One of the world’s top soccer stars and captain of the Polish national team, Robert Lewandowski, showed solidarity with Ukraine by wearing an arm band consisting of the country’s national colors during Bayern Munich’s league game with Eintracht Frankfurt on Saturday.
Lewandowski was the only player on the field with a Ukrainian arm band, receiving applause and praise from his club’s supporters for the gesture.
The Polish striker took to social media on Saturday to comment on the decision made by the Polish soccer association to refuse to play against Russia in the scheduled World Cup qualifier initially due to take place in Moscow on March 24, stating that he could not imagine playing against Russia at a time when it is engaged in armed aggression against Ukraine.
He acknowledged that Russian players and fans were not responsible for the situation but insisted that athletes “cannot pretend nothing is happening.”
Polish and Juventus goalkeeper Wojciech Szczęsny, who is married to a Ukrainian, has called on soccer’s governing bodies, FIFA and UEFA, to take action against Russia and to exclude it from this year’s World Cup.
The Polish football governing body PZPN has declared that the Polish national side will not play Russia, a stance which has been supported by both the Swedish and Czech associations. This is significant as the winner of the Russia-Poland play-off match was due to meet the winner of the clash between Sweden and Czechia.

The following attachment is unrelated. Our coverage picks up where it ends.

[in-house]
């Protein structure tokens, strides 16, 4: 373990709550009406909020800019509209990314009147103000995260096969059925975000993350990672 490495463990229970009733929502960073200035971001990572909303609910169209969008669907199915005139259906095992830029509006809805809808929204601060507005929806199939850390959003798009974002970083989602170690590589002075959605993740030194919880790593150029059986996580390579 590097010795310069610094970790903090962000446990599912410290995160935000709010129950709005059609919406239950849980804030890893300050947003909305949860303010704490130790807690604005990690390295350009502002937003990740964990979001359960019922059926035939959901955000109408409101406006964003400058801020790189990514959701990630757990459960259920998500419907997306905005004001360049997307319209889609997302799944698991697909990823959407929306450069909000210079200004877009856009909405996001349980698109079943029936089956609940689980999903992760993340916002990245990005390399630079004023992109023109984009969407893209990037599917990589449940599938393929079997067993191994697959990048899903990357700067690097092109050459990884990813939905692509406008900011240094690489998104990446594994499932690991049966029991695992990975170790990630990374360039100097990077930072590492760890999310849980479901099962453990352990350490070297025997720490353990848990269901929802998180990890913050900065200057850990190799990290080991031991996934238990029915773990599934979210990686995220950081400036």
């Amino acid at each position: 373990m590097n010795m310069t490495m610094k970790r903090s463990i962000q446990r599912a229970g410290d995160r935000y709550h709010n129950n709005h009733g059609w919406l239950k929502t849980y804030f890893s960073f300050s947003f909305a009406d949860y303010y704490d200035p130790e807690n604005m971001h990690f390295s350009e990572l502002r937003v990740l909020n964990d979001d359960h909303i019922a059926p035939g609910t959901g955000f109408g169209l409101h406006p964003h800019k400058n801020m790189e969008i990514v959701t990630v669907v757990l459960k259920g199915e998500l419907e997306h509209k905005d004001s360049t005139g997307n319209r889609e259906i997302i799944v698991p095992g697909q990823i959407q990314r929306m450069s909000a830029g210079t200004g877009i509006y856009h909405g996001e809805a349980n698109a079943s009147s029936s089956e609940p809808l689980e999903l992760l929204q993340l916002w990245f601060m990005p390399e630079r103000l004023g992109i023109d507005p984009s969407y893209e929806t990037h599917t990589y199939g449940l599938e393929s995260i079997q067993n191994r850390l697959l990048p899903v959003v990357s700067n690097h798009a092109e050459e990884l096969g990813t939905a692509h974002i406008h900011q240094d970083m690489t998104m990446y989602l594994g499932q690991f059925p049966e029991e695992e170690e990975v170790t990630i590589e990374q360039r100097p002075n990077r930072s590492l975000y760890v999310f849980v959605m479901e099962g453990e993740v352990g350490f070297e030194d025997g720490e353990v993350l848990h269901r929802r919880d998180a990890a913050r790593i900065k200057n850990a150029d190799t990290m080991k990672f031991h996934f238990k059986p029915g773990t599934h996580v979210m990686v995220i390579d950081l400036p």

Many other countries have now taken Poland’s lead, with the English and Welsh soccer associations confirming on Sunday that neither international team will play against any Russian side, at any level, for the foreseeable future.
International pressure is growing for Russia to be thrown out of the competition and with Poland, Sweden and Czechia refusing to play the Russians, the world’s soccer governing body will have a tricky decision to make.
On Sunday, FIFA backed away from immediately expelling Russia from World Cup qualifying but said it remained an option, deciding instead the squad can play using the “RFU” acronym for the country’s football federation.
FIFA also said the RFU team can play only on neutral territory and without spectators.
The head of the Polish federation PZPN, Cezary Kulesza, responded on Sunday evening to FIFA’s decision, reiterating that Poland “will not play with Russia, no matter what the name of the team is.”
If FIFA rules a walkover for Russia or RFU against the three sides, it may face a boycott by many other European and North American teams, a move that could decimate participation in the World Cup this winter and result in substantial TV and sponsorship income losses for soccer’s world governing body.